I’m proud to have been named a weekly columnist of Personal Branding Blog. I will be republishing my articles from that site here on reCareered. This was my article published Monday, 8/27/12 …
You wouldn’t brand yourself as inflexible, non-current, stuck in your ways, unwilling to adapt new skills, tired, out of touch, retired-on-the-job, unmanageable, unwilling to take constructive feedback, or overpriced … would you?
Well, you certainly wouldn’t brand yourself this way on purpose.
Yet that’s exactly what many 40+ job seekers do, without realizing it.
Could your personal brand amplify negative feelings about your age? Could your personal brand actually be contributing to the ageism that employers direct towards you, making it difficult for you to find your next job?
Here are 6 negative age-related perceptions your personal brand may be causing:
- You focus on years of experience: To an employer actively searching for more senior candidate, drawing attention to your years of experience might be a good thing. However, few employers value number of years of experience as they once did. Today, employers are more interested in the value you’ve provided and the problems you’ve solved, over your years of experience. To many employers, a focus on years of experience implies that you have few results to brag about … giving the perception that you maybe haven’t tried that hard during all those years.
- You’re out of touch: When you describe your experience using “old-school” terminology, phrases and jargon, you can give the perception that you’re out of touch. For example, if your company used an older enterprise or accounting system, don’t brag about it – Don’t even mention it. If your last employer is using manufacturing processes that aren’t cutting edge, don’t bring it up in your resume. Even if you’re God’s gift to marketing and can prove it with the fact that you invented the Happy Meal, mentioning that accomplishment makes you seem out of touch.
- You’re not technologically current: When you send a paper resume or fax it to an employer, you give the impression that you don’t understand email. When you refuse to have a Facebook profile based on principal, you appear technologically backwards. When you use an AOL email account for your job search, you appear like you’re stuck in the ’90′s. When you list a fax number on your resume (believe it or not, many people still do this), you’re a blast from the past. Just the other day, a candidate asked me if she should print her resume on fancy paper in a different color – how awfully ’70′s of you.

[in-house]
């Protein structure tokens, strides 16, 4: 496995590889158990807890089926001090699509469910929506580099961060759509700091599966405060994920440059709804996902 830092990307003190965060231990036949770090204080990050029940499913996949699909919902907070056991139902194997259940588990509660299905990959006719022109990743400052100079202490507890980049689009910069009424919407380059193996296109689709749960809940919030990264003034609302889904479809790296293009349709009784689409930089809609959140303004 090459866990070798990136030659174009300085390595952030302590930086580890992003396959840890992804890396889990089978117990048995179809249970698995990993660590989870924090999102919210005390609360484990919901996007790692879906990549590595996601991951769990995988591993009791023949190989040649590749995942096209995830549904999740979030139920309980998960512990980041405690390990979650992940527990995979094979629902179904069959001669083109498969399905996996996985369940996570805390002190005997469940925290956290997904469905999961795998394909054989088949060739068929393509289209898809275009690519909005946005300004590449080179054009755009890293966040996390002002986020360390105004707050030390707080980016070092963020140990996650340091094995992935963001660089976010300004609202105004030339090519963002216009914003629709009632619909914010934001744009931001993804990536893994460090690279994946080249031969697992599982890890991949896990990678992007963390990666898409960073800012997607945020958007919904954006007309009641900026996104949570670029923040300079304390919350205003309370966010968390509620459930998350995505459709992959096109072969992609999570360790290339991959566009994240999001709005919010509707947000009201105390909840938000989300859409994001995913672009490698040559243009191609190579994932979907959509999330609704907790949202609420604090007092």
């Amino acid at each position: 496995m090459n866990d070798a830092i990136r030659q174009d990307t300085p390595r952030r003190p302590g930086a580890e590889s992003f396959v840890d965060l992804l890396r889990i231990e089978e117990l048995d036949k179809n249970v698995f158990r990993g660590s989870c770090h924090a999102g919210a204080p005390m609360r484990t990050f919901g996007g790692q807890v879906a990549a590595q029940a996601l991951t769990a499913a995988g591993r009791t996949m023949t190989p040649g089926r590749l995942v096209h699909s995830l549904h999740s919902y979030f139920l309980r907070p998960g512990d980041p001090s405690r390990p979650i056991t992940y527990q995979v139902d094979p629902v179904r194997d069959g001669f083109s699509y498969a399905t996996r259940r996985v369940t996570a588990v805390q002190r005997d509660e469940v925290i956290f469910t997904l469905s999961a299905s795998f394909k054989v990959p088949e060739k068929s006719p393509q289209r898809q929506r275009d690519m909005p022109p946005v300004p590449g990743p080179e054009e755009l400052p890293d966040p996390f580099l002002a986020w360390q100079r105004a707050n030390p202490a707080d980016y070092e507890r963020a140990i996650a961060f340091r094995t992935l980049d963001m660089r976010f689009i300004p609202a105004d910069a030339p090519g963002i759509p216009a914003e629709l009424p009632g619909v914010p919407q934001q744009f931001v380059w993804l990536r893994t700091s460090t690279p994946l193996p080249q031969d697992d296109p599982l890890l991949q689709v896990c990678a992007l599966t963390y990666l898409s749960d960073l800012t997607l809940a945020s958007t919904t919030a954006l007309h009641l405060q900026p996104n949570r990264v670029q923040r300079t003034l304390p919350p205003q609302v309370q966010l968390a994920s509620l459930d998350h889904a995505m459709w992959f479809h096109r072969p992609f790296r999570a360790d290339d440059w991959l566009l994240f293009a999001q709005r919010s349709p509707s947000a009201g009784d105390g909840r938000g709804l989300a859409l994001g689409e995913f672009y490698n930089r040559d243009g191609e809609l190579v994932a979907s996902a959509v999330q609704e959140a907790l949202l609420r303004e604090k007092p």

- Your skills are stale: If you’re trying to show an employer how qualified you are for a job because you did the same job 10 years ago – you’re giving the employer the impression that your skills are stale. Hiring managers don’t remember what they had for lunch last week – so why would they believe you’ll be more effective as a candidate with current experience when your experience is 10 years prior? If you’ve been out of work for the past few years, how can you expect an employer to think your skills are as sharp as someone who has been working during that time?
- You’re not hands on: If you’ve been managing a large staff for the past few years, you give the impression that you’re not hands-on – too far removed from doing the work, because you’ve managed it for so long. If you don’t mention that you’re adept with tools like the components of Microsoft Office, you give the impression that you’ll need someone else to write reports for you, to do spreadsheet analysis for you and to create presentations for you. Most businesses today require managers who can both manage and work hands on as part of the team plus be self sufficient enough to do their own reports and presentations.
- Your best years are behind you: When you take up a lot of resume space describing details of what you did 10, 15, 20 years ago, you give the impression that your best years are behind you. Back to the example of the Happy Meal inventor (yes, it’s a real client example) … Why would a hiring manager want to hire someone who brands themselves as “all washed up”? That’s how you brand yourself when you put emphasis and include a great deal of detail about the early part of your career.
You don’t have to let your age stand in the way of your career. Often, it’s not your age … it’s how you present your age that causes you to lose opportunities.
Next week, we’ll talk about how to change your personal brand to combat ageism.
Article originally published by Phil Rosenberg on Dan Schwabel’s PersonalBrandingBlog.com at http://www.personalbrandingblog.com/is-your-personal-brand-making-ageism-worse/ .-------------------------------------------------------------------------------------------------------------------------------------
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